Today I popped onto Reddit and found a pair of stories that I believe the media has woefully removed from their proper context.

Funny how despite the fact that I’ve warned the media about the dangers of decontextualizing their pieces they keep doing it.

First up is a story about Melania Trump:

As you can see from the picture, the title of the article was “Melania flew to Texas to visit immigrant children wearing a jacket that says ‘I really don’t care, do u?’”

The first line of the article is “First lady Melania Trump wore a green military jacket that says, “I really don’t care, do u?” on her surprise visit to Texas to visit immigrant children on Thursday.”

Let me set up a hypothetical for you:

I start the day wearing a suit. On the way to work, I spill coffee on it. I stop in at a dry cleaners, change into gym clothes, and leave the suit there to be cleaned.

At work, I participate in a business meeting in my gym clothes. After the workday ends, I return to the dry cleaners, get the newly-cleaned suit, put it back on and head home.

Reading comprehension question: did I wear a suit to the meeting?

I did not. I wore gym clothes.1

So, without any further framing, I’m going to show you a series of photos in chronological order from the article that the article linked on Reddit used as a source.

Melania Trump boards an airplane in Washington D.C.:


Here’s her getting off that same plane in Texas:

Here she is meeting with people:

Here she is at the school:

Here she is, getting back on the plane in Texas:

And here she is back in Washington D.C.:


So, let’s ask ourselves the same question: Did Melania Trump wear that jacket to the visit with illegal immigrant children?

The clear answer is no, as evidenced by the fact that she isn’t actually wearing the jacket while meeting with anyone.

Now, you could say that she’s doing some kind of weird passive-aggressive political messaging with her clothing. You have no evidence for that, but an article with that claim made it to the top of Reddit, so I don’t feel bad about speculating here myself.

What if that plane is just really cold?

Think about it.

She arrives at the plane with a jacket on, takes it off before stepping to the Texas heat, and has it back on again when arriving at D.C.

If it’s a cold plane, then there’s no message attached to the jacket. She just needed something to wear to keep her warm.

Either way, I’m not saying that I think it was a particularly tasteful jacket, but it’s inappropriate to read the message people are reading into it because they have absolutely no evidence for it.

On another note entirely, another article with the title “Arrested for Not Carrying an ID on Way to High School, Young New Yorker Opts to Fight.”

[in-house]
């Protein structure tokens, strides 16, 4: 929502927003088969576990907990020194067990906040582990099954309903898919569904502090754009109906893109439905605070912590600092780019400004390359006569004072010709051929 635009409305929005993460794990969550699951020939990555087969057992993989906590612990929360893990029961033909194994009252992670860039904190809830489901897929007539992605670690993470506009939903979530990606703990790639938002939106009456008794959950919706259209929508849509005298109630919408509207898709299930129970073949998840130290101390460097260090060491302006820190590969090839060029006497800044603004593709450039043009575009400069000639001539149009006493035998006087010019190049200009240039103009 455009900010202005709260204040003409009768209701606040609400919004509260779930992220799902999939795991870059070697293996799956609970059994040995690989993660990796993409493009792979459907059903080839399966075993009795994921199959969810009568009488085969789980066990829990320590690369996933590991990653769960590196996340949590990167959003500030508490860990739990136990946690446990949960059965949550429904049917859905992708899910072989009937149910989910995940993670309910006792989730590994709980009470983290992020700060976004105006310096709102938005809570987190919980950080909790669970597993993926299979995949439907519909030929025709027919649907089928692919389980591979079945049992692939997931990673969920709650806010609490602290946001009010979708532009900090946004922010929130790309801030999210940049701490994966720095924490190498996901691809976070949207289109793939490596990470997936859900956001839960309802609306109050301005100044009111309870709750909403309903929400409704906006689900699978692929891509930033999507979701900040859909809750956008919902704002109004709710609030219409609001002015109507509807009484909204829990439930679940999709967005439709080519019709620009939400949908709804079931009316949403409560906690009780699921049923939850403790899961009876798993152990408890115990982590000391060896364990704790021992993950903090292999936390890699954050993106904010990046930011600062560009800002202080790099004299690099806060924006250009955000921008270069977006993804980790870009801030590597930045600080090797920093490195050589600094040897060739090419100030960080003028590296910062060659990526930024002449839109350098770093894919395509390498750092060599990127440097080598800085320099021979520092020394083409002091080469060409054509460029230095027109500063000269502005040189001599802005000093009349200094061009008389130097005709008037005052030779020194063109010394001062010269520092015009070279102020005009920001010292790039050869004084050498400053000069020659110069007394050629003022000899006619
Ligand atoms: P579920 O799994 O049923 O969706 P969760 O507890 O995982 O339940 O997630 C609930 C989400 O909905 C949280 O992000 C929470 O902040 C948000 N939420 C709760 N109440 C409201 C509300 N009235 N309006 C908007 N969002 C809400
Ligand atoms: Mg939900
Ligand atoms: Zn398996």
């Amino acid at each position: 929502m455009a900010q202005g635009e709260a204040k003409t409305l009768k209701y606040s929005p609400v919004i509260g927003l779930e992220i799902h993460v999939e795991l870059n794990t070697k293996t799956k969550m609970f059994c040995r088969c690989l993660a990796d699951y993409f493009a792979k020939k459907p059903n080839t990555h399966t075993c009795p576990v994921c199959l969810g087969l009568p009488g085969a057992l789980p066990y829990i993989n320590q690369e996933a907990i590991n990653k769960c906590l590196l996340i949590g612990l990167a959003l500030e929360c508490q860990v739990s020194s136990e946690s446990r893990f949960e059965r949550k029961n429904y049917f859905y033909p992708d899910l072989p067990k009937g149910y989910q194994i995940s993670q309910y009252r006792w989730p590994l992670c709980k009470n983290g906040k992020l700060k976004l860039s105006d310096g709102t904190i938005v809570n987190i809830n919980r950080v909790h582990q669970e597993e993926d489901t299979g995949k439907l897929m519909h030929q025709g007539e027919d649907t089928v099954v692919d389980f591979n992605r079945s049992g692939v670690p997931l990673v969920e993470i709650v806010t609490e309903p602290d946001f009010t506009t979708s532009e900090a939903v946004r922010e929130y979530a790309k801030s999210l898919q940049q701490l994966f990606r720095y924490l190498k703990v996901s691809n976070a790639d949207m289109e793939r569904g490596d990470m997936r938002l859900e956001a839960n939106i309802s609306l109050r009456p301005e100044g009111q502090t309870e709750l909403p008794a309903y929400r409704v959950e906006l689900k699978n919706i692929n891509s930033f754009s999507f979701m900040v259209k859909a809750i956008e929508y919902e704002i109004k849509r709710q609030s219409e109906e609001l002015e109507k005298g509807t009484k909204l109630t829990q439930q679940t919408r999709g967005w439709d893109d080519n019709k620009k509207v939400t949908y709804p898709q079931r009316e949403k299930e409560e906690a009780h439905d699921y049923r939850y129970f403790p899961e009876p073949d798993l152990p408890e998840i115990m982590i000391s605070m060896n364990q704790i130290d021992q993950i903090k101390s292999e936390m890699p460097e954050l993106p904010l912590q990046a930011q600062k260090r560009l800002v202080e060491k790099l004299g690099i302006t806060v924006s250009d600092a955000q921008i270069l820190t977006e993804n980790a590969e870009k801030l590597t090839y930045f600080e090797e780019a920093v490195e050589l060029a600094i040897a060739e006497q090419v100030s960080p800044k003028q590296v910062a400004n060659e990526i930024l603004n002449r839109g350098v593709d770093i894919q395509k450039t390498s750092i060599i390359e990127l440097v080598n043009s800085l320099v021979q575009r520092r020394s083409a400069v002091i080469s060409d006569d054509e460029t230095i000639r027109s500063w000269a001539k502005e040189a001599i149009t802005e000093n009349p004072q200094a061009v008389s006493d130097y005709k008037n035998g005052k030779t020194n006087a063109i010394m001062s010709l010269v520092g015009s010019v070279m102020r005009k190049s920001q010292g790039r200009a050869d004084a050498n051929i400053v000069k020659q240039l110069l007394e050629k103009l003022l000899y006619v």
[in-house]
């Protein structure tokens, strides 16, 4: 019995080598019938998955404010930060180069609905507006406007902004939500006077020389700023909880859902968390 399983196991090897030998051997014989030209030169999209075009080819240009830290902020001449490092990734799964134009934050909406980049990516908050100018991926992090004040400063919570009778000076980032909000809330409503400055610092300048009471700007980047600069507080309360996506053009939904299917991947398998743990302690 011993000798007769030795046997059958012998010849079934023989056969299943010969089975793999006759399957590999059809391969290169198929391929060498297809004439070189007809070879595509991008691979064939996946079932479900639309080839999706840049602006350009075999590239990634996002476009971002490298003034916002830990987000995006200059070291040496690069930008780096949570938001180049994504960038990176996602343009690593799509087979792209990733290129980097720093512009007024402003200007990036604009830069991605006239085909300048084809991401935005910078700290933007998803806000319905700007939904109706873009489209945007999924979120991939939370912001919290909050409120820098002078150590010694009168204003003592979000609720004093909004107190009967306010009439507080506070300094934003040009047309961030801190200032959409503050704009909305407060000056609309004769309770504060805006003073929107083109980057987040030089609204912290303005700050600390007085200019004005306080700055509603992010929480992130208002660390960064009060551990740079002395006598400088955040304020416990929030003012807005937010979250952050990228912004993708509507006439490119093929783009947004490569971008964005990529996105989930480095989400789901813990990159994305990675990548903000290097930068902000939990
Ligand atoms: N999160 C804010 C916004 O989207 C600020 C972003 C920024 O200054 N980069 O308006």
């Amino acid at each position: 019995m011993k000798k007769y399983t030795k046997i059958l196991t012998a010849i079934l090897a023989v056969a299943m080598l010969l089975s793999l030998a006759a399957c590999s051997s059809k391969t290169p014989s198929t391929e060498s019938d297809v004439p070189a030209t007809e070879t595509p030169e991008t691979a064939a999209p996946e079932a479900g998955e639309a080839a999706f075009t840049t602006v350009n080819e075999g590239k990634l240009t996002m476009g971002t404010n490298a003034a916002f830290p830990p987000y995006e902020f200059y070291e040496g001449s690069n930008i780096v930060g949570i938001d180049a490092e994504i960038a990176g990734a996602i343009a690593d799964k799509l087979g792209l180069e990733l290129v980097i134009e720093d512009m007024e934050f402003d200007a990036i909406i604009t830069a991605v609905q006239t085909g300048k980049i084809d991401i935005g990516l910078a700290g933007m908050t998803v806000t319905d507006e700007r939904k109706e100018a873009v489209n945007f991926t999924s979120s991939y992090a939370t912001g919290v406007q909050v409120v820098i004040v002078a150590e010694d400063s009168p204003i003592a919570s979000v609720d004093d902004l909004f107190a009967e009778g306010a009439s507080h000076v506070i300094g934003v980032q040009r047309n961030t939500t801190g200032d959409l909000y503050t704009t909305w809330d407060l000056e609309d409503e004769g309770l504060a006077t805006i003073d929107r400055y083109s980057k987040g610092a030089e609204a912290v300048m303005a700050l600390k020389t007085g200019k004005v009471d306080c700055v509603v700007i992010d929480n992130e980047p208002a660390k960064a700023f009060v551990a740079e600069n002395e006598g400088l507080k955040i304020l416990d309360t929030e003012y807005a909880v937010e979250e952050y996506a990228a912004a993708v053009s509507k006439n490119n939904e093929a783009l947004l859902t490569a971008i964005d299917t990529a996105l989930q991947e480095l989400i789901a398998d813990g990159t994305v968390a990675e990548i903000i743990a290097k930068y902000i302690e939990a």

Here’s the opening line from that article: “ Mariah Charles woke up on Tuesday faced with a difficult decision. Does she take a plea to a crime she didn’t commit or go to trial — face the two officers who slammed her to the ground, arresting her on her way to school — and risk losing.”

Why was she arrested?

Well, according to the title, it’s because she failed to show identification. We’ll get into the legality of that in a second.

First, I want you to take a look at this video of her arrest. Watch the first minute or so.

Did you notice what I noticed?

At about 30 seconds, the teen in question starts to walk past the officer, who had already stopped her and appeared to be talking to her.

He prevents her from moving past him. At 41 seconds she tries the same stunt, at which point the cop grabs her and arrests her. Notice that she heavily resists.

Trying to leave while the officers were trying to talk to her appears to be a violation of New York state law. Specifically, Penal Code Section 205.30. It’s a crime called “resisting arrest.”

As you can see in the video, she clearly tried to leave the scene. Further, she fought when they tried to cuff her. As far as I can tell, and I’m no legal expert, they have her dead to rights on this one.

The New York Civil Liberties Union writes, “Don’t bad-mouth a police officer or run away, even if you believe what is happening is unreasonable. That could lead to your arrest.”

It’s good advice.

Now, did she need to show ID?

According to the NYCLU, “In New York, you are not required to carry ID, and you don’t have to show ID to a police officer. If you are issued a summons or arrested, however, and you refuse to produce ID or tell officers who you are, the police may detain you until you can be positively identified.”

According to, “The line between a detention and arrest is not always clear, but generally, a person is under arrest whenever a police officer has stopped the person and the person is not free to leave. A detention occurs when a person is briefly stopped by a police officer.”

The video shows clearly that the officer stopped her. The officers suspected a crime in this instance, truancy, so it was a legal stop. She was detained, and she clearly tries to escape.

She wasn’t arrested because she didn’t have ID. That’s not illegal, and it doesn’t ultimately matter.

She was arrested because she tried to run away. She resisted arrest.

It will be interesting to see how her court case turns out.

Again, I’m no legal expert, but from where I’m sitting it appears to be pretty open and shut case.


  1. There’s a semantic argument to be made that I wore the suit to the meeting but not in the meeting. I disagree. While technically correct, no one uses those words that way.